Currency saved UK retail funds industry from Brexit as sales tanked

Currency falls have masked the flight of retail money from UK-based funds during 2016 as assets under management, breaking £1trn, the latest annual industry report from the Investment Association shows.

Total AUM, including institutional, grew 20 per cent to £6.9trn. That level of growth compares to an 8 per cent average over the last decade, but overseas money appreciating in sterling terms has driven much of the increase. The IA says around 70 per cent of equities and 40 per cent of bonds held by UK managers are held in other currencies.

The pound is approximately 13 per cent lower now than it was on the eve of the referendum on a trade-weighted basis.

Retail funds under management grew 13 per cent to £1.1trn at the end of 2016, but significant outflows from equity and property in the period immediately after the UK’s referendum to leave the European Union led to total net sales over the year of just £4.7bn.

“That has reversed dramatically in 2017 so that is not a trend we’re seeing,” says Investment Association senior research analyst Ruth Meade.

Head of research and statistics Anastasia Petraki says it remains to be seen whether this effect could play out again if Brexit negotiations show signs of deteriorating or the UK exiting the EU without a deal.

The UK Government confirmed on Tuesday that it has jointly agreed with the European Commission to delay the fourth round of negotiations by a week so that they will now resume on 25 September.

Petraki says bigger questions are currently playing on asset managers’ minds, such as business models and delegation. In June, Esma issued guidance warning investment managers against taking a “letter box” approach to establishing an EU27 presence following Brexit.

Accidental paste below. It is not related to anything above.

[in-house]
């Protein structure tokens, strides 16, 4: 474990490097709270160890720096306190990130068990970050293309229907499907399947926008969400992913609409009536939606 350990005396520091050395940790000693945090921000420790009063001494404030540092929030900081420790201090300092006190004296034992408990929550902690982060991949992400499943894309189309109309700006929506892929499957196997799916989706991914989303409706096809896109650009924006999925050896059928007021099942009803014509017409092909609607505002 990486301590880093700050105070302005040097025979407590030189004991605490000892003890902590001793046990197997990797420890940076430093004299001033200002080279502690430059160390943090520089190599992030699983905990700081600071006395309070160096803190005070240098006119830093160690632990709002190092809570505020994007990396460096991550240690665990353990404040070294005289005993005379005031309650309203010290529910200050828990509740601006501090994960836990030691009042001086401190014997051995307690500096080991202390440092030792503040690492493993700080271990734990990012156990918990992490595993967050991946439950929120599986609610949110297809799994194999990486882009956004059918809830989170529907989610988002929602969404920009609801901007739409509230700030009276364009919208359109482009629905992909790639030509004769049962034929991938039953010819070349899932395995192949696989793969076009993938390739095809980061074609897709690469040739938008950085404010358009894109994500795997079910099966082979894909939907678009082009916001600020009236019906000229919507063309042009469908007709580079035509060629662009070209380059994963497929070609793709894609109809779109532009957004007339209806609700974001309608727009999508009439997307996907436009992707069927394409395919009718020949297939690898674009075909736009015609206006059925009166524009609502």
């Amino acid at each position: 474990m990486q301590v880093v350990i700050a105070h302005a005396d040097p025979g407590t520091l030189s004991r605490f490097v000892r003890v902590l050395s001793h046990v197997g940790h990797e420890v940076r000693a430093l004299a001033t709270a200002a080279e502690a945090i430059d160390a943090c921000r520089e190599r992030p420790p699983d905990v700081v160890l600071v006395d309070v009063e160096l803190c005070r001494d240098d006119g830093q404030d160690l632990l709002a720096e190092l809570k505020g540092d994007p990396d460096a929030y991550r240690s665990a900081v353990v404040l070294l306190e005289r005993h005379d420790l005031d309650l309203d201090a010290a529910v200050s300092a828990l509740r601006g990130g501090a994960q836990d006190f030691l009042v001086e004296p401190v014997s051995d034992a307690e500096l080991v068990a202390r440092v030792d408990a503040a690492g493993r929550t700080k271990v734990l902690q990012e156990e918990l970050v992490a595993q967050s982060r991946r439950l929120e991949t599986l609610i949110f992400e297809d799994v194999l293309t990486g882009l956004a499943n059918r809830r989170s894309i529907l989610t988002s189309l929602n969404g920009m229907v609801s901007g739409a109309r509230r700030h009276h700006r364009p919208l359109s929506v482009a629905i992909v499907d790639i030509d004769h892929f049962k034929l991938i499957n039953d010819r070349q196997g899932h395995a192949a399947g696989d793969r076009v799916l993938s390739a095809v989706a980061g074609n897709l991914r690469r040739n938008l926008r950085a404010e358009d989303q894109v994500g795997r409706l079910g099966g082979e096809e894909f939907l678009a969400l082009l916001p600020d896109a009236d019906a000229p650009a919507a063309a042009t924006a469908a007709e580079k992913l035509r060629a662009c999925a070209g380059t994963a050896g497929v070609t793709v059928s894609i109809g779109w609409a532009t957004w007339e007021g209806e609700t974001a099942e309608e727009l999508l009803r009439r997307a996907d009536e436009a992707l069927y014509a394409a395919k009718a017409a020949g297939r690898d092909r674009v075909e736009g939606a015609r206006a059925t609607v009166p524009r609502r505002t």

“Frustration is probably a very strong word, but there is an ongoing uncertainty of what [the UK’s exit from the EU] is going to look like in 2019,” says Petraki. “Because no one knows everyone has put many things on hold. We just wait to see and the same thing goes for the regulator as well.”

Meade says the Investment Association has also been speaking with asset managers about staffing in their Brexit conversations with some workers raising concerns about what the referendum means for their employment.

The terrible year for retail sales breaks an upwards trend in retail trends since the global financial crisis.

“Individuals were finding it much more difficult to find returns from savings and banks and building societies, so potentially they were looking at investing in funds as an alternative way to find some returns,” Meade says.

Active equities drop from allocations

The IA reports a drop in allocation to equities over the last decade and also says funds are increasingly likely to be placed in passive products in this asset class.

However, asset allocation to a category termed “other” by the industry body has grown steadily over the same period. “In the retail market it might be what we call solutions based funds, an absolute return strategy or a mixed asset fund that’s looking to achieve a very specific outcome,” Meade says.

Institutional money into the asset class is also increasing and members expect the trend to continue, Meade adds. Its assets increased 21 per cent in 2016.

Three quarters of assets are actively managed, while 25 per cent are in passive products.

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